Supreme Court on tour: Lord Neuberger wants justices to hear appeals in Edinburgh, Cardiff and Belfast

Avatar photo

By Katie King on

Apparently “steps are being taken to achieve this”


Lord Neuberger has given a big thumbs up to a Supreme Court road trip, revealing he’d like to escape the London smoke and hear appeals elsewhere in the country.

The top judge, speaking at the Bar Council’s Law Reform Lecture, said there is “a real risk” the public perceive the bench as “orientated to England”, even “London-focussed”. To alter this perception, president of the Supreme Court Neuberger has said he’d like to head north to Edinburgh, Cardiff and Belfast, continuing:

Ideally, we would sit, say, in Edinburgh and hear not just one Scottish case, but also an English, Welsh or Northern Irish case in order to remind people that we are a UK court. When I mentioned this to some English lawyers, they expressed doubts about having to travel from London to Edinburgh — or Cardiff or Belfast. ‘But that is the equivalent of what Scottish, Welsh and Northern Irish lawyers appearing in the Supreme Court have to do all the time’, I replied.

Lucky for Neuberger, his Supreme Court on tour wishes are not just a pipe dream. He added:

I am sorry to say that the Supreme Court has not so far sat outside London, but glad to say that the judiciary and politicians based in those capital cities have made it clear that we would be welcome to do so, and steps are being taken to achieve this.

Rumours the court has recently purchased a camper van to facilitate these trips are as yet unconfirmed.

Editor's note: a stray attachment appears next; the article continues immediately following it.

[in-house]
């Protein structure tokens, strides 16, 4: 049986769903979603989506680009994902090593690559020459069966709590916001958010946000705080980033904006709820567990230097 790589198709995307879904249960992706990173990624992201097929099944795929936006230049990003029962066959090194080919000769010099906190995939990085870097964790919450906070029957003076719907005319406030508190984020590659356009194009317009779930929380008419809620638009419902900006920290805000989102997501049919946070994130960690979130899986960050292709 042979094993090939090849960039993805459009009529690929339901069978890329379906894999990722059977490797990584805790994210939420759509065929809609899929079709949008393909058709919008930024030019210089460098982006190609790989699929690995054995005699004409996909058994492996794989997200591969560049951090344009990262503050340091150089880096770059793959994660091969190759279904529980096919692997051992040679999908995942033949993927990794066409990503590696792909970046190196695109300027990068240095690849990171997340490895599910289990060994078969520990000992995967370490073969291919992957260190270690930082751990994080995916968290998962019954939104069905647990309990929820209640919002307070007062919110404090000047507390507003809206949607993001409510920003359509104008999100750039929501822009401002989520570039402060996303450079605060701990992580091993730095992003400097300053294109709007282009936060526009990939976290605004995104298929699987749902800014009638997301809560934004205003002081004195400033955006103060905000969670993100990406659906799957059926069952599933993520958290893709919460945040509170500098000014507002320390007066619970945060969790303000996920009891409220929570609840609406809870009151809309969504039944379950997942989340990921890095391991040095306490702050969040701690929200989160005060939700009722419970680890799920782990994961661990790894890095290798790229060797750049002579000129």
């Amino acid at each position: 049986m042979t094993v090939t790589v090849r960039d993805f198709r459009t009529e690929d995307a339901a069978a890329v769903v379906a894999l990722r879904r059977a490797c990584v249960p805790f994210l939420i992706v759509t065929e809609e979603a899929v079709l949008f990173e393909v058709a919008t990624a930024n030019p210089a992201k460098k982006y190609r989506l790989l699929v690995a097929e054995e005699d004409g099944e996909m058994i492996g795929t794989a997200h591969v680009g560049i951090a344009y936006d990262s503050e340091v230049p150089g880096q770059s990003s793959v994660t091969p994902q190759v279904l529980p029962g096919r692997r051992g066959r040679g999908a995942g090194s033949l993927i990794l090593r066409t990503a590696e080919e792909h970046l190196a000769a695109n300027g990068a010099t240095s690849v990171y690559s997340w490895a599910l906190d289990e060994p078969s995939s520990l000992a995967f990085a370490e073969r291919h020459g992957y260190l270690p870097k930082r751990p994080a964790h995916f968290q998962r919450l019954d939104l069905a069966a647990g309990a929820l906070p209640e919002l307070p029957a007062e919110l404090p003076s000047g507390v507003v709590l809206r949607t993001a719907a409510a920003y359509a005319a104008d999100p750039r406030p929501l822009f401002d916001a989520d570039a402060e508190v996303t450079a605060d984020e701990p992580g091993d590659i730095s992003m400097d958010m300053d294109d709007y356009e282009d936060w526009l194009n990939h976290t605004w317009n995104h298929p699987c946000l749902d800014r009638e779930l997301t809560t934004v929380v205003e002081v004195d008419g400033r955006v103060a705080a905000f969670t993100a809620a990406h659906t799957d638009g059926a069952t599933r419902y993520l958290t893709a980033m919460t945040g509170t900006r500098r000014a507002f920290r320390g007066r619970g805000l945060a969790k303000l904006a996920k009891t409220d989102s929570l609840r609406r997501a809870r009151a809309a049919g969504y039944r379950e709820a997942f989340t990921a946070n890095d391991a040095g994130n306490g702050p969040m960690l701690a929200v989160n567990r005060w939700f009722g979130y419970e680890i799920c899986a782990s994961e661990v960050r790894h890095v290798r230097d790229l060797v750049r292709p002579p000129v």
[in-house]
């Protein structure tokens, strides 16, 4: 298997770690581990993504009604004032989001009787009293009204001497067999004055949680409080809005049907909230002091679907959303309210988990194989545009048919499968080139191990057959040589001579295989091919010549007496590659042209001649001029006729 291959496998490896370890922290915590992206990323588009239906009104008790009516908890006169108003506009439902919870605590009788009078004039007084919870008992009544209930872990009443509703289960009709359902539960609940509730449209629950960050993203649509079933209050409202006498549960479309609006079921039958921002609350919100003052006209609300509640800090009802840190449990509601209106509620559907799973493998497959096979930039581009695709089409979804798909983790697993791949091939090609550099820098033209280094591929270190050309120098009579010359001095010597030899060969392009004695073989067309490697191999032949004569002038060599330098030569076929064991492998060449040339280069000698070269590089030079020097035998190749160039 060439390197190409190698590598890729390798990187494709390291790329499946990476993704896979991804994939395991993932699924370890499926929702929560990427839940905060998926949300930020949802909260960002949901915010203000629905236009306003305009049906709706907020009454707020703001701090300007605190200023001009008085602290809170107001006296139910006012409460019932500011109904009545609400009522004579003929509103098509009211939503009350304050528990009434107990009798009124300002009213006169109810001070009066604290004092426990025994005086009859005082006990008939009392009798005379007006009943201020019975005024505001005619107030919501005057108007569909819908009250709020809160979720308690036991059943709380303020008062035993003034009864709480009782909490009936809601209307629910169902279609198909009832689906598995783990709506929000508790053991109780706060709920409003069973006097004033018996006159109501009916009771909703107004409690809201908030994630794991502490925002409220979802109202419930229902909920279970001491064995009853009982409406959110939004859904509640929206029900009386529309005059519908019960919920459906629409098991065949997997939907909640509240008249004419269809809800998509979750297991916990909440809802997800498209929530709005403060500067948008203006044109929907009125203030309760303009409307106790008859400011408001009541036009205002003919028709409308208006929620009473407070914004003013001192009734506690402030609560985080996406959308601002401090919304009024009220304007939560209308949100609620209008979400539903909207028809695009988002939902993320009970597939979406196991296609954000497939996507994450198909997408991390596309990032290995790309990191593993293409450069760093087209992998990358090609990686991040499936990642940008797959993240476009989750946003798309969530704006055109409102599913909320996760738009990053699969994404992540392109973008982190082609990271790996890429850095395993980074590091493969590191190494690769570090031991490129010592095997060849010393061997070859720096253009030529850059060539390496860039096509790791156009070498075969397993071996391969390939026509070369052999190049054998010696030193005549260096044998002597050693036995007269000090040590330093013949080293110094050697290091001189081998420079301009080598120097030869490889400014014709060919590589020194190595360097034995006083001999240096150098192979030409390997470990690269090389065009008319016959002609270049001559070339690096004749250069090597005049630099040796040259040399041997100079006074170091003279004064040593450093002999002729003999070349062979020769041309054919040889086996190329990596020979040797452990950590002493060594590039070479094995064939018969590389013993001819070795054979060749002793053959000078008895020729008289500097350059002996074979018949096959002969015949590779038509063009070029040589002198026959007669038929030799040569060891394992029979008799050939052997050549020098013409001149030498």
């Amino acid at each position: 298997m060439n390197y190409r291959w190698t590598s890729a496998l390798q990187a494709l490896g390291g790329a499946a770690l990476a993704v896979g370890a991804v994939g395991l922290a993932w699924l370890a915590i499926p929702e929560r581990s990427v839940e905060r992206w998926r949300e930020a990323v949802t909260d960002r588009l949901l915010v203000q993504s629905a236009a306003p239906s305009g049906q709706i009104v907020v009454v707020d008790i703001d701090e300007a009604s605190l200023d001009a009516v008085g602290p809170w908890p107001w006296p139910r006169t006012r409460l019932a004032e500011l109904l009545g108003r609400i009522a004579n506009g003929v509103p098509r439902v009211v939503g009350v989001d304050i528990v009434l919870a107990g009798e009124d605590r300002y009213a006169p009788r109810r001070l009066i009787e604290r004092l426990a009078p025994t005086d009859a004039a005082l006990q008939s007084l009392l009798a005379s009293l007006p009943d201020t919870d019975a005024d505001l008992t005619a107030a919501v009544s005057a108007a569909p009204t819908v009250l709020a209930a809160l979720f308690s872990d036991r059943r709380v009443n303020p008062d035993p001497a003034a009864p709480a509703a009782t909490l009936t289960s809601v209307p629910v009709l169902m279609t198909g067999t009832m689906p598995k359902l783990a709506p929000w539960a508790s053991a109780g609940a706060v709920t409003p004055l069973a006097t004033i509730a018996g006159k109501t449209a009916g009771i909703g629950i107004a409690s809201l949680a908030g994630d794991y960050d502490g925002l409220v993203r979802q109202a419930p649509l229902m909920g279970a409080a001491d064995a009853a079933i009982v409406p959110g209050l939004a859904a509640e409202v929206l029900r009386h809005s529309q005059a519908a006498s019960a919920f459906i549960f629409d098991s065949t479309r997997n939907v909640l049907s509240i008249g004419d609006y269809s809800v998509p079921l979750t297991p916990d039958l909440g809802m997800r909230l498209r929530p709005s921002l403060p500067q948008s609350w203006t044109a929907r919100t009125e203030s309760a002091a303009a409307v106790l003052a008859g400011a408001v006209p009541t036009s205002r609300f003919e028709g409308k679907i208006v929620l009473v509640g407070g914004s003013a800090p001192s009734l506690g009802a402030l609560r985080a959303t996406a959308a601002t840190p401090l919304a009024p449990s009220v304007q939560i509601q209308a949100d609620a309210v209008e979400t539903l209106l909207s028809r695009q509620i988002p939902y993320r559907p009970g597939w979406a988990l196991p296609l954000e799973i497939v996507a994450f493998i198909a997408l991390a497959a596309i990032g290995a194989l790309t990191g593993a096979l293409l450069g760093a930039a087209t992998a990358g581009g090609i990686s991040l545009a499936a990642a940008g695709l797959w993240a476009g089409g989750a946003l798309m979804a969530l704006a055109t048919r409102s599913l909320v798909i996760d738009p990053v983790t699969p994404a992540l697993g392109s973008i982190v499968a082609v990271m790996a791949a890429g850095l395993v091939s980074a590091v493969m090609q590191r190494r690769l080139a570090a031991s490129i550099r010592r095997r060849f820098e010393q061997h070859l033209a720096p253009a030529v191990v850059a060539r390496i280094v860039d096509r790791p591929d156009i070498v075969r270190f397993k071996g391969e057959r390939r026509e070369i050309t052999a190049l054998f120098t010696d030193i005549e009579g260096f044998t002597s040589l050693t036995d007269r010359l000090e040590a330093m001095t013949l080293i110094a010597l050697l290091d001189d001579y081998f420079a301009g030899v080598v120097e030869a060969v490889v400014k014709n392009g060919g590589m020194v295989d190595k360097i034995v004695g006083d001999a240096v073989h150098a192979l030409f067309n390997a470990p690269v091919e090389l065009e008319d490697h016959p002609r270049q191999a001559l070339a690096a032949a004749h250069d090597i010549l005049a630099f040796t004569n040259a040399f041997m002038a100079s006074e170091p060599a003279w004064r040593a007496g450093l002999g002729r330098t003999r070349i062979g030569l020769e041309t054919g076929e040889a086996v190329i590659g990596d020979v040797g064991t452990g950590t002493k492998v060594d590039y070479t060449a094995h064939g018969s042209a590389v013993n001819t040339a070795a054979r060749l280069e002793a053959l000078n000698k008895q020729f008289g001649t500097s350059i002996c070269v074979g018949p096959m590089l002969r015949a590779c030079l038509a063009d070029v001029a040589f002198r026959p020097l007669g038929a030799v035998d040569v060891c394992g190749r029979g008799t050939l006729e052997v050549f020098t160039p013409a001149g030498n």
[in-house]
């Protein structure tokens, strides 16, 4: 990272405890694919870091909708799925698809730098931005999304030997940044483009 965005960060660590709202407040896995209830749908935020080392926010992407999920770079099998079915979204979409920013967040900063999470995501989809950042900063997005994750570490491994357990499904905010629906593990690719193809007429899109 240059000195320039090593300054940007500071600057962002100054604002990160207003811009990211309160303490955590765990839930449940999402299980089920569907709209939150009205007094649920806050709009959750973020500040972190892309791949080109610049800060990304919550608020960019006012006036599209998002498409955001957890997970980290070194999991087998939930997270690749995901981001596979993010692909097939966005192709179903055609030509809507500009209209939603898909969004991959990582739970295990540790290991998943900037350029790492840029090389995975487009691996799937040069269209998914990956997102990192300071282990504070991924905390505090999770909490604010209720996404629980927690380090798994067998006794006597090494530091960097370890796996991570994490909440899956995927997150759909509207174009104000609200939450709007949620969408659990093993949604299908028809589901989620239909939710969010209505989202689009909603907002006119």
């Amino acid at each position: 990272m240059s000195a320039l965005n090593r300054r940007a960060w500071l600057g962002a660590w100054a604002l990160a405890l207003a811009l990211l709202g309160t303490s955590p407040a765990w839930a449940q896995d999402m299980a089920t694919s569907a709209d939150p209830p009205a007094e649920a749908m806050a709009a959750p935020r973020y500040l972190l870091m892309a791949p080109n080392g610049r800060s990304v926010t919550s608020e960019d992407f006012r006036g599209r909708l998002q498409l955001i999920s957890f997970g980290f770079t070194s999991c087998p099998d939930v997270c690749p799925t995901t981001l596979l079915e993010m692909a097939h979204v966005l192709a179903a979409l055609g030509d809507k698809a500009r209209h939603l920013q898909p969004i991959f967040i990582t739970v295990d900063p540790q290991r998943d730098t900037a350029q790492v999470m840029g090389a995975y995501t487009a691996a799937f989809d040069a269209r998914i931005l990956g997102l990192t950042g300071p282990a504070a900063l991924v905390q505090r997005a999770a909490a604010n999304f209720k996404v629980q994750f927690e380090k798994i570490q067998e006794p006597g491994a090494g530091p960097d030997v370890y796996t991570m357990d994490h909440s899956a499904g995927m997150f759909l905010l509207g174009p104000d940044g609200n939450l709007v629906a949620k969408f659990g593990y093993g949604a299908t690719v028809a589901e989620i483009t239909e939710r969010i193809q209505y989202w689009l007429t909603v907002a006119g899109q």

Other highlights from the judge’s jam-packed speech, ‘The Role of the Supreme Court Seven Years On — Lessons Learnt’, include his candid confession that even he had “mixed feelings” when he found out the House of Lords’ judicial function was to be swept aside and replaced by the Supreme Court. The Oxford-educated justice admitted:

While appreciating the value of a separate court with its own building, I was concerned that it involved considerable capital expenditure and substantially increased running costs which the courts system could ill afford, and was only claimed to be justified on theoretical than practical considerations.

That said, he now thinks the move has generally been “very positive”.

The grand finale of his speech was dedicated to the future of the Supreme Court bench, which is due a makeover in the next few years thanks to a swathe of upcoming retirements, including Neuberger’s. His Lordship revealed he’s already told the Lord Chancellor he’ll be leaving at the end of next summer, about six months before his statutory retirement date (January 2018). Buddy Lord Clarke will be stepping down from the bench at the same time, again well before his May 2018 statutory retirement date.

Neuberger revealed the court and the independent selection commission will be introducing a number of measures during the judicial recruitment process such as “insight sessions”, which sound a bit like vac schemes for prospective Supreme Court benchers (tours of the building, meetings with justices, time in court observing proceedings, etc). It’s hoped this will encourage applications from the widest possible pool of candidates, giving the Supreme Court a chance to shake off its “marked lack of diversity”.

Read the full speech below: